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-Blog post by Reed Sandridge of Washington, DC

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David's hometown is near Kenya's Lake Victoria

I woke up this morning with mixed emotions. On one side, I am so excited that David will soon be reunited with his family in Kenya. The series of events that have come together to make this happen is extraordinary. Having said that, I am not very good with “good-byes” and am sad to see him go.

My focus today though is on celebrating this pivotal moment in his life. We will gather tonight to laugh together and look forward to the future. We are far from my goal of raising the $1,000 to help cover the expenses of David’s travel – but perhaps some more online donations will still come in today. If you haven’t donated and feel that you could spare $10 to help someone else out I encourage you to click on the yellow Donate button.

If you live in D.C. please join us tonight between 5:30-8:00pm at One Lounge (1606 20th Street, NW) in DC. It’s right near the North entrance of the Dupont Circle Metro stop. Here’s a link to the invitation – don’t worry about the RSVP – just show up!

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David’s farewell party

-Blog post by Reed Sandridge of Washington, DC

I wanted to update you on the latest news about David Ger – the charismatic young man from Kenya that has touched the hearts of so many followers of the Year of Giving.

You can read a more detailed chronological narrative of the sequence of events leading up to now, but basically David was my $10 recipient on Day 258. Through getting to know him I discovered that he wanted to try to find a cousin of his who was last known to be living in Poland. I Googled his name and posted it on the Year of Giving hoping that someone would know him, but no luck.

I snapped this photo of David on a recent visit we took to the Kenyan Embassy to make arrangements for his travel.

But then six months later I got a call from David’s cousin in Poland! I connected him with David and now they are closer to being reunited. After months of discussions and raising money to help pay for the costs, the day has finally come where he will be flying back to his home near Lake Victoria. It’s been nearly 15 years and along with the excitement must come a lot of anxiety too.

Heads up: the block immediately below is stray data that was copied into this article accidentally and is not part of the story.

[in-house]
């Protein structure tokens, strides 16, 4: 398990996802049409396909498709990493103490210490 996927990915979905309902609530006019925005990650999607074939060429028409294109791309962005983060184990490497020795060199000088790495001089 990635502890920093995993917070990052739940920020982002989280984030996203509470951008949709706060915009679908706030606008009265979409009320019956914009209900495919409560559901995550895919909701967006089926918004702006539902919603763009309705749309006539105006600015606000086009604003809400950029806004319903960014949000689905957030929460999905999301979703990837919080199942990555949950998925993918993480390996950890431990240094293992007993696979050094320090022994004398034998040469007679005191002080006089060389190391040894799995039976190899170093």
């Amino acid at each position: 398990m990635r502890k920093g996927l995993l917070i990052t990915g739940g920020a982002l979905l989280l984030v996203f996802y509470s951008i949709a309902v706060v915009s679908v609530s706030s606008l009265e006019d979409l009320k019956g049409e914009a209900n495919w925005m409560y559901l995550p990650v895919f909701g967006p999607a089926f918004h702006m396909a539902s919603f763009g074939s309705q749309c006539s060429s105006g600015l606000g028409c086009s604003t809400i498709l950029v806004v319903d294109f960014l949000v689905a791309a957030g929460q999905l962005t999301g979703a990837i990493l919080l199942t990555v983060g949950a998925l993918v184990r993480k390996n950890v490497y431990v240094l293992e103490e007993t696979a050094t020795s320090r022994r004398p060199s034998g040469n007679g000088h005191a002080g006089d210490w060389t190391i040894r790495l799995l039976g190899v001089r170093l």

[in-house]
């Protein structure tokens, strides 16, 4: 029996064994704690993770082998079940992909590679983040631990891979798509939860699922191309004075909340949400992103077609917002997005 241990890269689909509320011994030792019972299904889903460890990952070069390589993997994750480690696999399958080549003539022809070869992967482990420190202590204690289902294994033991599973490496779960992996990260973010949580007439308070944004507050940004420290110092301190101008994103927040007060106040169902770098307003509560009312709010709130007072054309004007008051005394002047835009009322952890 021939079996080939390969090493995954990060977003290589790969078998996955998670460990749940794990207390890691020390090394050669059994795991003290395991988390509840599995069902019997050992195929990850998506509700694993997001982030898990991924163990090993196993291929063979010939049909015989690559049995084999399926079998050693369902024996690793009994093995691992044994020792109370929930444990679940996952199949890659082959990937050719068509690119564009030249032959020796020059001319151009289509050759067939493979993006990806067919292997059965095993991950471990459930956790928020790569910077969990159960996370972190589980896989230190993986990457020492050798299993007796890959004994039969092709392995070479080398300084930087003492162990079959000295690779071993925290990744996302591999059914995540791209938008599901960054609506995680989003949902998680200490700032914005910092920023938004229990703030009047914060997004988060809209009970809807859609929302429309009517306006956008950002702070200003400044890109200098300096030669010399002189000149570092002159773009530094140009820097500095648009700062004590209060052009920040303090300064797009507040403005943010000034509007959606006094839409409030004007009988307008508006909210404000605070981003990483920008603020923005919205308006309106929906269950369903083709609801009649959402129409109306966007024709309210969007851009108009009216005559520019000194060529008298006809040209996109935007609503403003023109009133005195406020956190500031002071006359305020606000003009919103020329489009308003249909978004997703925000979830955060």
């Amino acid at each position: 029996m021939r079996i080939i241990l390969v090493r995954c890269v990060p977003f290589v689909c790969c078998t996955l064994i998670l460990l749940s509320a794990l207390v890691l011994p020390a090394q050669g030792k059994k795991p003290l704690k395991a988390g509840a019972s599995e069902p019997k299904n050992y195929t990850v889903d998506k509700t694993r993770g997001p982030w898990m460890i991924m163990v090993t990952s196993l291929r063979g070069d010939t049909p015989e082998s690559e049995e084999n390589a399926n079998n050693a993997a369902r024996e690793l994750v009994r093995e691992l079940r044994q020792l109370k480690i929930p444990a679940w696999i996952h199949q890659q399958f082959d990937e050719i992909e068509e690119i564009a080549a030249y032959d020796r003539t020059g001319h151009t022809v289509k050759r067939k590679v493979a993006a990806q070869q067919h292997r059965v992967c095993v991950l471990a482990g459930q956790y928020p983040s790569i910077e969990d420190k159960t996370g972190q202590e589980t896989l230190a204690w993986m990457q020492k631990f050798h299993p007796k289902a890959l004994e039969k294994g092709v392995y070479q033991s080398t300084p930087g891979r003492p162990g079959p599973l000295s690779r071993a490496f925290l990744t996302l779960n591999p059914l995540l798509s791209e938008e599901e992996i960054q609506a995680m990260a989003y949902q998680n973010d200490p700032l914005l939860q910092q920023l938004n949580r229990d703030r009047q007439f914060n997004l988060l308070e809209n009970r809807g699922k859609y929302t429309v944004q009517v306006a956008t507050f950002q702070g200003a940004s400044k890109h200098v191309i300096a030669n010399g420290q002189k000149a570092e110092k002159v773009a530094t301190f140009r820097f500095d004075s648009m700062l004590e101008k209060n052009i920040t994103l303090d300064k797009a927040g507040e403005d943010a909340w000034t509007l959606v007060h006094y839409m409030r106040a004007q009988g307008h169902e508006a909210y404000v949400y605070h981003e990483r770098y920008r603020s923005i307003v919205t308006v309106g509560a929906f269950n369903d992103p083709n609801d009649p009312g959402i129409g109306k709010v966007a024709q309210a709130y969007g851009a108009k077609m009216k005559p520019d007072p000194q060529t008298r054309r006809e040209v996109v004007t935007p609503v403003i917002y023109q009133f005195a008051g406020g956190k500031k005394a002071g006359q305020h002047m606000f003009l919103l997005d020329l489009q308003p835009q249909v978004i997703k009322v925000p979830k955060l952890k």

I will be sad to see my friend leave, but I think this is an amazing opportunity for him. I am throwing a little going away party for David this Monday night at One Lounge (1606 20th Street, NW) in DC. It’s right near the Dupont Circle Metro stop. Please stop by between 5:30 and 8pm to meet David if you haven’t already met him and wish him luck on his journey. Here’s a link to the invitation. We will also be accepting donations if you would like to help cover some of the costs. I’m hoping to raise $1,000.  If you can’t attend but still want to donate – just click here!

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-Blog post by Reed Sandridge of Washington, D.C.

David on Day 258 in 2010 (photo: Reed Sandridge)

I want to update you on David G. who was one of my $10 recipients last year. I met David on the corner of Connecticut and Q in D.C. while he was selling the Street Sense newspaper. Homeless in DC for ten years, David hails from Kenya.

When I asked David if he needed anything that I could include in the Lend a Hand program he thought for a minute and then said that he would like to find his cousin and find out more about his father. So with the power of the Internet, I posted their names on the Year of Giving and asked that if anyone knew them to contact me.

Six months later…it happened! By an almost impossible series of events I was on the phone with David’s cousin Ben who was now living in Poland. Check out the update here to find out the latest news in this beautiful story.